Tired of the world’s ignorance about how girls experience autism, a group of autistic British schoolgirls has written and published a novel narrated by a teenage girl who has autism.
With the help of their creative writing teacher, Vicky Martin, the students of Limpsfield Grange school, England’s only state-funded residential school for girls, compiled many of their most joyful — and painful — memories in order to write M in the Middle, a novel targeted at young adults like themselves.
“If society just realized the very simple fact that girls can have autism as well as boys, then the life of girls with autism would instantly be so much better because we wouldn’t be so scared of being labeled as weird, abnormal and strange,” said Francesca Warren, 14, one of the 70 girls attending the school.
There is no official data on autism diagnoses in the United Kingdom, but a National Autistic Society survey from 2012 found significant disparities in how — and when — boys and girls were diagnosed. Only 8 percent of girls with Asperger’s syndrome were diagnosed before turning 6 years old, compared to 25 percent of boys. By the age of 11, 21 percent of girls with Asperger’s had been diagnosed, compared to 52 percent of boys.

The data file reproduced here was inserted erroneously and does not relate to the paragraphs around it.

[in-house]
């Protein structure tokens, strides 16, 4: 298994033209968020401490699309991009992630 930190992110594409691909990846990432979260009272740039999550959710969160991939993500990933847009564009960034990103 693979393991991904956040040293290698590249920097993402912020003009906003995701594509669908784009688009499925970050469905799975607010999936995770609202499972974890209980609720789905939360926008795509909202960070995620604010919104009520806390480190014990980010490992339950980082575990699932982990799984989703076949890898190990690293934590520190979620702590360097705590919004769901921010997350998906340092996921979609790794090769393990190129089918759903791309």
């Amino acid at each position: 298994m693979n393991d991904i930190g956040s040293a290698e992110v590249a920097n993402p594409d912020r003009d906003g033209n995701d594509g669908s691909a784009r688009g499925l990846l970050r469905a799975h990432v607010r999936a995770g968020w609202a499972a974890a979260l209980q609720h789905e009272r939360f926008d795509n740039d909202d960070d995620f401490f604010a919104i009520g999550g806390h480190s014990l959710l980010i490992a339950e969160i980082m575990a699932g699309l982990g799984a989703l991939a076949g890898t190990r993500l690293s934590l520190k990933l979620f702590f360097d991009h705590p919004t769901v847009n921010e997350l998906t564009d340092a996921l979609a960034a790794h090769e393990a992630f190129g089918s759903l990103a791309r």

According to Sarah Wild, the head teacher of Limpsfield Grange, the discrepancy between when boys and girls are diagnosed with autism is a result of “diagnostic checklists and tests [that] have been developed for boys and men, while girls and women present completely differently.”
The National Association for Headteachers is planning to hold a conference in order to plan how better to help girls who are on the autism spectrum, and the House of Lords is hosting a roundtable, organized by the autism and girls forum, on November 8. For now, however, the girls hope that their book can help others better understand what life is like from their side.
“I’m prey in a world of predators,” said Lauren Mittelmeier, 12. “Life is really hard for girls with autism. Why is life so difficult?”
Read the full story at The Guardian.